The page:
FIRST PUBLICATION VOLUME #30 PRIVATIZE!
AUTHOR Oscar Gential
DATE February 2012
This article was firslty published in VOLUME #30, PRIVATIZE!, in february 2012
Any representation or reproduction of this article and it contains images made without the agreement of the author or his personal representative is illegal (except under the right to quote or copy private home or personal use).
BIMBY, an urban blockbuster
Synopsis. Of the 34 million dwellings that currently exist in France, 19 million are houses.1 While urban sprawl has become the avowed enemy of urban planners and increasingly so of architects, the research project BIMBY aims to define a new mode of urban production where traditional ones can’t take place – in the residential suburbs that comprise the most part of urbanized France and Europe. The individual house and the famous backyard play the main characters in this success story. It consists of an attack to the core of the Not-In-My-Backyard (NIMBY) ideology by replacing ‘Not’ with ‘Build’. This economic, political, urban, and architectural phenomenon could offer some real opportunities. And if it seems that everyone has something to gain, why should we do without it?
“Property is theft!” “Property is freedom.” It depends on the property owner. These two paradoxical phrases from the polemicist and self-proclaimed anarchist of the nineteenth century, Pierre-Joseph Proudhon, echo with the terrifying headlines of today.
The first could be found floating in the air on Wall Street, written on the flag of an occupier. The second could be written on another street – that of an ordinary private housing community.
Land ownership is and has always been the sinews of war for urban operations and private campaigns. So, what else?
A new hope. At the galactic crossing of the collaborative consumption path and the macro-territorial planning freeway, the rebels’ starship BIMBY bursts in.
A strike back. A visionary urbanism without any land control.
A return to the inhabitant and his small plot of land – land that can be shared and welcome new buildings.
The force. A diffuse network. A shortened process. Custom construction. Case-by-case scenarios. Owner-to-owner negotiations.
Is it a rebellion? No, it’s a revolution!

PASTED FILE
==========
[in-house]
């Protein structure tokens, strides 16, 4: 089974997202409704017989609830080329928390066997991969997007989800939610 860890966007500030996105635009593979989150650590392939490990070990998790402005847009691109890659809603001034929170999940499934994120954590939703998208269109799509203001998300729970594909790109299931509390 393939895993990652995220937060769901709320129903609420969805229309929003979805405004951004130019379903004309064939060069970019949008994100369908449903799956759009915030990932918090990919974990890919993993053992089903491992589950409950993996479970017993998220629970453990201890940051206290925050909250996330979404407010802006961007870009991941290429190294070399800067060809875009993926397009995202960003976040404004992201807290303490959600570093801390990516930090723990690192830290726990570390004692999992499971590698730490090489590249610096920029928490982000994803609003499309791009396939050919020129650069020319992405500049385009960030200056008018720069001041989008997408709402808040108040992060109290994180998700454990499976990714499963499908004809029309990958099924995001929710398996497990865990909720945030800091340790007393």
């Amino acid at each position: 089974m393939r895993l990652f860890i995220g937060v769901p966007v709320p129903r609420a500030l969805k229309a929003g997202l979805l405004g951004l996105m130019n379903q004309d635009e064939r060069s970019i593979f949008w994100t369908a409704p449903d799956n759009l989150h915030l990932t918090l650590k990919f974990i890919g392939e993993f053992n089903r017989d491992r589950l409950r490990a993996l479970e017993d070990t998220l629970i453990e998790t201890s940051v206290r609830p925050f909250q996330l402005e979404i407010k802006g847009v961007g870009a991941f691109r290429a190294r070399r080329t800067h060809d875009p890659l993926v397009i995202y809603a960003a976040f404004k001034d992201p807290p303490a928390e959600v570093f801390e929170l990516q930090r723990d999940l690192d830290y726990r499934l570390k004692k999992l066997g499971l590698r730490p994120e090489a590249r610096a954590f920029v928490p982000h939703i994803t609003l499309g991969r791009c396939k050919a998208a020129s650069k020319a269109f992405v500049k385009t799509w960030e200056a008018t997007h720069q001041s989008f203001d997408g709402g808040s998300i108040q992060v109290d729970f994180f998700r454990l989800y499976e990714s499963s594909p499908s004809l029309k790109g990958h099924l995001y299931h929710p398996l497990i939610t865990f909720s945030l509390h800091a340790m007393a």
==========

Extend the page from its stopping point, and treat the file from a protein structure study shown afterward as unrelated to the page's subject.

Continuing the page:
The breach. Inappropriate dwellings for an occupant’s needs. Houses that are too large, energy-greedy, and unsuitable.
Some life situations enable the BIMBY intervention – among others, divorce, aging, widowhood, handicaps, debt.
Increasing urban density is not an absolute claim of BIMBY’s approach but is inherently a part of it. To build without sprawl, rather – that’s its course of action.
Launched in 2009 by the French National Research Agency (ANR), a call for proposals entitled Ville Durable (Sustainable City) brought together the first casting of BIMBY – academic circles, local authorities and public engineering offices. The founders also hoped to involve private actors – builders, real estate investors, and developers – but they were not present at that time. Indeed, when BIMBY makes the individual house the keystone of urban development, it gives full power to builders but eliminates the developers – their foster mothers. The lobbyists prefer their alliance with the building industry while they politely support the project. Little BIMBY can grow without them.
During the course of the three-year project, new protagonists have come on board – new public actors like municipal governments, elected representatives, and planning departments. In fact, some operation-oriented parties are acting as pioneers taking possession of this still experimental project.
Gold rush. How couldn’t we understand these cities, these representatives, these public officials, who are attempting in vain to counter urban sprawl – this avowed gangrene – through several mandates? They need new weapons, but this time nonviolent, politically legitimate, and technically well-founded ones.
These experimental partners are taking charge of BIMBY bringing about some changes in the project through dialogue, knowledge sharing, and implementation. An already-operating work-in-progress.
BIMBY’s modus operandi, just like a suburban house, is in fact quite trivial. It consists only of the division of plots – of the millions of parcels of land more than a thousand square meters in area, usually occupied in France by a singular house.2 This triviality sounds like a revolution, carrying the gene of innovation rather than utopia.